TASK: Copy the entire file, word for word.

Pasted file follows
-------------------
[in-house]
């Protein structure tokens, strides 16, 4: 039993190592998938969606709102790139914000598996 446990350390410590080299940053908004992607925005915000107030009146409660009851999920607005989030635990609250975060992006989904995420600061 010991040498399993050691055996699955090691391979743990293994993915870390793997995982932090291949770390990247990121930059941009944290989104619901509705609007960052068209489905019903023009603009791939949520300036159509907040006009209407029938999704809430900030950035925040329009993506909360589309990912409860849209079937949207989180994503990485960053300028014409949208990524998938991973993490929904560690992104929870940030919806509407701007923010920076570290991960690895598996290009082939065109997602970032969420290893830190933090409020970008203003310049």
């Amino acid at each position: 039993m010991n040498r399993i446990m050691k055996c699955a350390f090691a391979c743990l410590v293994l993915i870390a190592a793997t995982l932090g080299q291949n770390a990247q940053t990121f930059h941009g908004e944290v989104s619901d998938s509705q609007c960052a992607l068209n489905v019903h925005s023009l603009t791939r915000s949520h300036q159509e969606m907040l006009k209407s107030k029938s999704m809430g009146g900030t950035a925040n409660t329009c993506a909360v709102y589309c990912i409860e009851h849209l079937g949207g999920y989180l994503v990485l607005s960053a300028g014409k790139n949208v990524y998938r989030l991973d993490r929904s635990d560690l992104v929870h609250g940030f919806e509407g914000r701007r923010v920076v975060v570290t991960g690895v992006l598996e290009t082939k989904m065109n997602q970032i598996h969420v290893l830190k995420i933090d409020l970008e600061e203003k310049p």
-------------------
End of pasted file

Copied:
[in-house]
């Protein structure tokens, strides 16, 4: 039993190592998938969606709102790139914000598996 446990350390410590080299940053908004992607925005915000107030009146409660009851999920607005989030635990609250975060992006989904995420600061 010991040498399993050691055996699955090691391979743990293994993915870390793997995982932090291949770390990247990121930059941009944290989104619901509705609007960052068209489905019903023009603009791939949520300036159509907040006009209407029938999704809430900030950035925040329009993506909360589309990912409860849209079937949207989180994503990485960053300028014409949208990524998938991973993490929904560690992104929870940030919806509407701007923010920076570290991960690895598996290009082939065109997602970032969420290893830190933090409020970008203003310049």
């Amino acid at each position: 039993m010991n040498r399993i446990m050691k055996c699955a350390f090691a391979c743990l410590v293994l993915i870390a190592a793997t995982l932090g080299q291949n770390a990247q940053t990121f930059h941009g908004e944290v989104s619901d998938s509705q609007c960052a992607l068209n489905v019903h925005s023009l603009t791939r915000s949520h300036q159509e969606m907040l006009k209407s107030k029938s999704m809430g009146g900030t950035a925040n409660t329009c993506a909360v709102y589309c990912i409860e009851h849209l079937g949207g999920y989180l994503v990485l607005s960053a300028g014409k790139n949208v990524y998938r989030l991973d993490r929904s635990d560690l992104v929870h609250g940030f919806e509407g914000r701007r923010v920076v975060v570290t991960g690895v992006l598996e290009t082939k989904m065109n997602q970032i598996h969420v290893l830190k995420i933090d409020l970008e600061e203003k310049p």